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Long-Term Care Insurers May Have to Keep Their Policies: Regulators

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What You Need to Know

  • U.S. insurers can sell entire companies, and they can buy reinsurance from companies that agree to accept all risk associated with the insurance policies that are reinsured.
  • In most states, insurers have a hard time transferring full responsibility for a block of business to another entity.
  • The United Kingdom and some U.S. states do allow for final transfer of insurance risk.
  • Many insurers would love to shed responsibility for LTCI businesses. Drafters of an NAIC white paper say that could be complicated.

State insurance regulators are trying to develop rules that insurers could use to transfer blocks of business to other entities with finality, without worries about whether responsibility for the claims will come back to haunt them.

Many issuers of long-term care insurance (LTCI) would love to transfer responsibility for blocks of LTCI business to another entity.

But members of the Restructuring Mechanisms Working Group — a team at the National Association of Insurance Commissioners — say in a new draft white paper that reserving for LTCI “liabilities,” or benefits, may be too complicated for LTCI to be included in the insurance business transfer framework they’re trying to create.

Regulators have raised the possibility, however, that they could create another risk restructuring mechanism for LTCI issuers.

The working group posted a draft of the white paper on its section of the NAIC website earlier this week. A white paper is a report that summarizes what an organization thinks about a complicated issue.

Comments on the white paper are due Nov. 22.

For financial professionals, the white paper could eventually lead to rules that could determine what organizations end up really being responsible for paying clients’ life insurance claims, disability insurance claims and annuity benefits.

Transferring Responsibility

Today, U.S. insurers in most states can sell an entire insurance company affiliate. They can also pay for another company to assume responsibility for an unwanted block of insurance policies or annuities by paying for a reinsurance agreement.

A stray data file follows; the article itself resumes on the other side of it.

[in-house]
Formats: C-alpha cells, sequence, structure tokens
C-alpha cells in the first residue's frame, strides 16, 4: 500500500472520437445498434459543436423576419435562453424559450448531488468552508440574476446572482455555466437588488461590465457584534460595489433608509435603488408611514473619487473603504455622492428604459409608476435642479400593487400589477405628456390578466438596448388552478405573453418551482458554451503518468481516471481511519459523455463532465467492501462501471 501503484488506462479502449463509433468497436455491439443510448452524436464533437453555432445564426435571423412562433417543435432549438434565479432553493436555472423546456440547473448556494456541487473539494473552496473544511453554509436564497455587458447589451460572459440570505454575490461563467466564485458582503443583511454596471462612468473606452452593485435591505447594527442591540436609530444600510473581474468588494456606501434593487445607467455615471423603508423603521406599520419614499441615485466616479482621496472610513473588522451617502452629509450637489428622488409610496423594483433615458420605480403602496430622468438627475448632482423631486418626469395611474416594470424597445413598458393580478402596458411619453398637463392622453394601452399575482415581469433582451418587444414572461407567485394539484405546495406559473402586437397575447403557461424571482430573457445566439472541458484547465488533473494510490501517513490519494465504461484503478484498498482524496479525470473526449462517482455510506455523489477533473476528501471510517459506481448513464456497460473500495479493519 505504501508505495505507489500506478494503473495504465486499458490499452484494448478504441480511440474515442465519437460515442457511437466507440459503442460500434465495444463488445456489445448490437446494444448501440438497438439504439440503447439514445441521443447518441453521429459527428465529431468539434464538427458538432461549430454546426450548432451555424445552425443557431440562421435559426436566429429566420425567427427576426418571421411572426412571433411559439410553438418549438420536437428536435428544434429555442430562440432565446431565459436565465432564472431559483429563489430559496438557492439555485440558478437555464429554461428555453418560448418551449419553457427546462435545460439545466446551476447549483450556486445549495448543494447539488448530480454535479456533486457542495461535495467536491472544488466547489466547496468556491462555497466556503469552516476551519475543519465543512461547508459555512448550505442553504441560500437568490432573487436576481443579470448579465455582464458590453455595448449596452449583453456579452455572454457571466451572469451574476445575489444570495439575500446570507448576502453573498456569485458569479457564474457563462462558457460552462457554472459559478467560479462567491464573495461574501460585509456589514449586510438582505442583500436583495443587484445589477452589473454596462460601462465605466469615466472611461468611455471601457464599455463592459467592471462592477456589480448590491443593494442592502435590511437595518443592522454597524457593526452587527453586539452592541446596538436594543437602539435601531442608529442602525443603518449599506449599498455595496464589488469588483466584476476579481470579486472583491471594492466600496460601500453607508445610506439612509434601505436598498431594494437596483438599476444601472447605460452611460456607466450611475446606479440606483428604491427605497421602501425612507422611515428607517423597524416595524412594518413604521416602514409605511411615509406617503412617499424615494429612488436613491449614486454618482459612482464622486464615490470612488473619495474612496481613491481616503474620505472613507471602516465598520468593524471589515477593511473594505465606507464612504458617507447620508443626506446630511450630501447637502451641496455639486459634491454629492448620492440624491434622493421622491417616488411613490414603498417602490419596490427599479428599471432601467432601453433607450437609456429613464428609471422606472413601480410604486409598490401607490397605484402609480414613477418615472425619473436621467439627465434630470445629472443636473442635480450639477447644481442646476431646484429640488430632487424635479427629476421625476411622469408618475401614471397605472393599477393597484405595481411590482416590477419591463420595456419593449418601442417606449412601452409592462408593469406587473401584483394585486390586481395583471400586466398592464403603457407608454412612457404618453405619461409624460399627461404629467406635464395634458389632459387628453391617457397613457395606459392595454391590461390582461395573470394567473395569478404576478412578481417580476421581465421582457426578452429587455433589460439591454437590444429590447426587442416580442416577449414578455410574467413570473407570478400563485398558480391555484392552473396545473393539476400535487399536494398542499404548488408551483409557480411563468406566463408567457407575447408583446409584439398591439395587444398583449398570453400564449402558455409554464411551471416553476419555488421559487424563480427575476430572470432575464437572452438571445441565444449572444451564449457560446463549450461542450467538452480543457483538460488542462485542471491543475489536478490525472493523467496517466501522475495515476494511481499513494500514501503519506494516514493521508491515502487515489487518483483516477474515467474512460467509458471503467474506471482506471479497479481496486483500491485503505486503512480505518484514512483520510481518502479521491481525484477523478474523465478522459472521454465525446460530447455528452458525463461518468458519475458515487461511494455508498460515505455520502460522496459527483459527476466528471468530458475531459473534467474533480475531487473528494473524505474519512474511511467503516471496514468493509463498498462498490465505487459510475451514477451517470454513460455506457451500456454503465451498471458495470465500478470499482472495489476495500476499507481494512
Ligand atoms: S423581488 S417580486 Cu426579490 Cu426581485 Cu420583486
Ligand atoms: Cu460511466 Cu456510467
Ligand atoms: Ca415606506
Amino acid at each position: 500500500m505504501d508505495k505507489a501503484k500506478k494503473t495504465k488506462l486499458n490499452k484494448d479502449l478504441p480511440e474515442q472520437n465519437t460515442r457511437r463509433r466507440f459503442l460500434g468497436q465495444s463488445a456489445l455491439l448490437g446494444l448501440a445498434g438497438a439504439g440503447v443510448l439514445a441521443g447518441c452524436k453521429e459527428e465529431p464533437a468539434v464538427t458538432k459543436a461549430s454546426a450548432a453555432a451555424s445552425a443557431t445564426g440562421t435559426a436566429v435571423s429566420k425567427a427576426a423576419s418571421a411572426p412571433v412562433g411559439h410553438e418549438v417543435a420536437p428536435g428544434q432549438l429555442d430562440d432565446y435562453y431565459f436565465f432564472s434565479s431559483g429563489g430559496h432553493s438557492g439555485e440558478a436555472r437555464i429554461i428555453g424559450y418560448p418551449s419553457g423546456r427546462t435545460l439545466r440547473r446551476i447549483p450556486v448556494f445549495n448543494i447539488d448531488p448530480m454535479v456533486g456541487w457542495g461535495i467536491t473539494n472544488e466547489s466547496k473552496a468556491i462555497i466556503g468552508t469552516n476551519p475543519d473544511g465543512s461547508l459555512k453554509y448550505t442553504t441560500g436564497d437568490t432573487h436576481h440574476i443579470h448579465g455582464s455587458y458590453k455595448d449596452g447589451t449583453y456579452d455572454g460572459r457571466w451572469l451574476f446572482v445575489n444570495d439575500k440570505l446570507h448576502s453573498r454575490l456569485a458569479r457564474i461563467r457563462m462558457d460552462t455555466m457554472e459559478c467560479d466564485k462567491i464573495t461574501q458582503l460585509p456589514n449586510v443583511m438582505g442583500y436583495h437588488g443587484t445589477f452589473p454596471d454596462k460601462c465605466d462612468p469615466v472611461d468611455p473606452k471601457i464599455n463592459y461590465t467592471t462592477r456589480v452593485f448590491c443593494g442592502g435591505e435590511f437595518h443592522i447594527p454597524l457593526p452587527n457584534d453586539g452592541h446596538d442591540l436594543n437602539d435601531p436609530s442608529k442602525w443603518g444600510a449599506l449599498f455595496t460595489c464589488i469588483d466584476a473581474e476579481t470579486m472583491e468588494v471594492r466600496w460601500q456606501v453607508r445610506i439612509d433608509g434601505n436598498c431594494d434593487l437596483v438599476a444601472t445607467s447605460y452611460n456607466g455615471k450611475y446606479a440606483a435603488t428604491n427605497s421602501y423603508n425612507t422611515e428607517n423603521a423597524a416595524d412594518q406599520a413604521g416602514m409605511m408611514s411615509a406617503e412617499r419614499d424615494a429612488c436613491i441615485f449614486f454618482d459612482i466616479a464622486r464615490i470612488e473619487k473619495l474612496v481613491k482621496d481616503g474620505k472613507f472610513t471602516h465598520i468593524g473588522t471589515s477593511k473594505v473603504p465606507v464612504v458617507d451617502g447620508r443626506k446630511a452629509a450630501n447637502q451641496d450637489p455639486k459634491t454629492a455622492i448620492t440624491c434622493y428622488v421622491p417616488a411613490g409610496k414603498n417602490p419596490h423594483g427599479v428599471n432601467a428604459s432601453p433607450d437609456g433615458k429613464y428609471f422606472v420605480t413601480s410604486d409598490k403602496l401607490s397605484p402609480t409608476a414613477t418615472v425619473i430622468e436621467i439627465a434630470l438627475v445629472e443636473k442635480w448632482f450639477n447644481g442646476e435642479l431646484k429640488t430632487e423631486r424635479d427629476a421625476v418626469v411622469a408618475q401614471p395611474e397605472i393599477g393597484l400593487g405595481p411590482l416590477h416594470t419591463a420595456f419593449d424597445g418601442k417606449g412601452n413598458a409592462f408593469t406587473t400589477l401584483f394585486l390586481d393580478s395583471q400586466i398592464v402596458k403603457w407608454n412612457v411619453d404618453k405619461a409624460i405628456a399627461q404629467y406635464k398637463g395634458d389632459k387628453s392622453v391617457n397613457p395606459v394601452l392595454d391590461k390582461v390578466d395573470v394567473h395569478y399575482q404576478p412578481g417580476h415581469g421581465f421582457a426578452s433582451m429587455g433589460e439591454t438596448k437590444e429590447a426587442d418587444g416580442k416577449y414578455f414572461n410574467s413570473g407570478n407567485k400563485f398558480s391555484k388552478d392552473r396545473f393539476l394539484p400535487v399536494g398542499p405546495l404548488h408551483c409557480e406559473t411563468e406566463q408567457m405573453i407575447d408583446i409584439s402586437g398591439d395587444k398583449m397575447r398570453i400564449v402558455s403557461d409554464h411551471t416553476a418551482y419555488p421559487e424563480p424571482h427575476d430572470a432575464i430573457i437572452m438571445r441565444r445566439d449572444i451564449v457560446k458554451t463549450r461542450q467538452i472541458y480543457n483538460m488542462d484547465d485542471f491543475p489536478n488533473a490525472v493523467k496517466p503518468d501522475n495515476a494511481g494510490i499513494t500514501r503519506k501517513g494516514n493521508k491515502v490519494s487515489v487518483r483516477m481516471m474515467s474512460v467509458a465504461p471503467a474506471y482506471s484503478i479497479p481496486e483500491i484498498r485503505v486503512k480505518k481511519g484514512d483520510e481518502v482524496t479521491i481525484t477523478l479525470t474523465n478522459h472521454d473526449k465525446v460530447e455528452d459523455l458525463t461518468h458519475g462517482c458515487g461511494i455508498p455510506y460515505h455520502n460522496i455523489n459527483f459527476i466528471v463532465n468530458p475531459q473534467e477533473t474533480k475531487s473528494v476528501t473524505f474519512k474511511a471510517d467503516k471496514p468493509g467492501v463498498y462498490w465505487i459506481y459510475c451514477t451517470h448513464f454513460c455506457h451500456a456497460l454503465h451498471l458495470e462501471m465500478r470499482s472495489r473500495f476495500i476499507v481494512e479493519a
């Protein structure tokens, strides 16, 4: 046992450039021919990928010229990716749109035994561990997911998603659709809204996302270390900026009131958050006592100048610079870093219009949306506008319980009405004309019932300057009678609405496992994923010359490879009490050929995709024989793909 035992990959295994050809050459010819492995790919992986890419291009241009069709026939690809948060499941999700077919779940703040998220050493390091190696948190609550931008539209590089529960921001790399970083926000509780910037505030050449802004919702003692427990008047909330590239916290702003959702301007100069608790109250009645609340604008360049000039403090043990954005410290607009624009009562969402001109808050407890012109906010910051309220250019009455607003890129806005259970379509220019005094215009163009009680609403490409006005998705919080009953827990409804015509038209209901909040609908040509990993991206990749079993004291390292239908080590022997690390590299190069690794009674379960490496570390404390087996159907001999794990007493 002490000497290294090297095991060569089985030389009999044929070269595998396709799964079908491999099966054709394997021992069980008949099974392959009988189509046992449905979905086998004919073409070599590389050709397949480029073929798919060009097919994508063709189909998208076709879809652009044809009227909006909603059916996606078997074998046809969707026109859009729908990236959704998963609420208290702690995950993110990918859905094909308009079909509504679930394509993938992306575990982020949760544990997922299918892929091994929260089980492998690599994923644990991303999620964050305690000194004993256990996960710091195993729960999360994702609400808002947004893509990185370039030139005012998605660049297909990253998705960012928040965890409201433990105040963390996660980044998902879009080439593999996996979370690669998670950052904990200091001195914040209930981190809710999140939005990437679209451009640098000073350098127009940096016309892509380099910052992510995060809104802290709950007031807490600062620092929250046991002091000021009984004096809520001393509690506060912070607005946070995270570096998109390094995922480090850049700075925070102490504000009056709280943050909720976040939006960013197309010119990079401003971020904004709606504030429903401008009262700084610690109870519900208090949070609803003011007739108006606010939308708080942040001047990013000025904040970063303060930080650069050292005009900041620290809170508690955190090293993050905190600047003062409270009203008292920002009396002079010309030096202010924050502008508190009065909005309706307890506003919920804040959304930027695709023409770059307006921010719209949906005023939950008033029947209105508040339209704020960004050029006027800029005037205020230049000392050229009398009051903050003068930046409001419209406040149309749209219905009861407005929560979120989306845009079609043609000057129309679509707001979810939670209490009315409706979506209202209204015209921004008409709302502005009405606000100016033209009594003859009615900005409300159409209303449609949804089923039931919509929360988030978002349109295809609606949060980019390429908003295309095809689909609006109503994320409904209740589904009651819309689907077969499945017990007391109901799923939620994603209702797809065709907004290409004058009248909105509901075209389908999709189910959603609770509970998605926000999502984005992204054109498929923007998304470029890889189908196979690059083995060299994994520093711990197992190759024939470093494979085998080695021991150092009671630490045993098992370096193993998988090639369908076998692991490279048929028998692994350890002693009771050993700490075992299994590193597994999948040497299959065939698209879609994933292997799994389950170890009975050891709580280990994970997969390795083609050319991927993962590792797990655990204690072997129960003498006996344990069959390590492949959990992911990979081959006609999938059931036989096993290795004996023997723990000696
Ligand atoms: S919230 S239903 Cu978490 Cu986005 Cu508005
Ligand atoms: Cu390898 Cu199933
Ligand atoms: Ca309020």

But, if a reinsurer fails, the company that originally wrote the business will be responsible for paying the claims.

The United Kingdom lets insurers pass full responsibility for blocks of business on to other insurers through insurance business transfer arrangements.

Arkansas, Oklahoma, Rhode Island and Vermont are examples of U.S. states that have developed insurance business transfer rules based on the U.K. model.

The Restructuring Mechanisms Working Group is developing rules other states could use to copy Arkansas and Oklahoma.

One question for U.S. regulators is what they can do to protect consumers’ interests.

In the United Kingdom, for example, the U.K. Court of Appeals ruled that the only party with any responsibility to consumers who bought annuities from Prudential PLC of London — which has no connection with the U.S. Prudential — was the legal entity that wrote the annuities.

The court held that a lower court “should not have accorded any weight to the fact that the policyholders had chosen Prudential based on its long-established reputation, age and venerability,” according to a summary of the U.K. ruling included in the draft white paper.

Long-Term Care Insurance Blocks

U.S. insurers wrote billions of dollars of LTCI business from the 1970s through around 2010, when interest rates were higher and insurers knew little about how LTCI might really work.

Issuers now face low yields on the bond portfolios supporting the LTCI business and the discovery that consumers are much more likely to hold on to LTCI policies and eventually file claims than issuers had assumed when pricing the policies.

The white paper drafters say letting LTCI issuers use a new insurance business transfer system to transfer LTCI benefits liabilities would probably be too complicated, because deciding what LTCI reserves should be is so difficult.

“The working group acknowledges that, regardless of whether some state laws would permit it, use of a corporate restructuring mechanism in certain lines, such as long-term care, is likely to be subject to a great deal of opposition and higher capital requirements for the insurers involved,” the drafters continue.

Another problem, the drafters say is that LTCI policyholders have much less ability than corporate entities to defend their interests in court.

“This fact, along with the traditional inability of insurers to properly estimate future liabilities in this line of business, makes it a line of business that likely is not appropriate for restructuring mechanisms,” the drafters. “This conclusion, however, could be refuted if the appropriate plan addresses these issues and provides benefit to the policyholders.”

The Restructuring Mechanisms Working Group has formed a child of its own, the Long-Term Care Insurance Restructuring Group, to “identify and assess potential legal and regulatory issues arising from a corporate transaction that would seek to legally separate certain long-term care policies from the general account of the issuing insurer.”

(Image: Sergey Nivens/Shutterstock)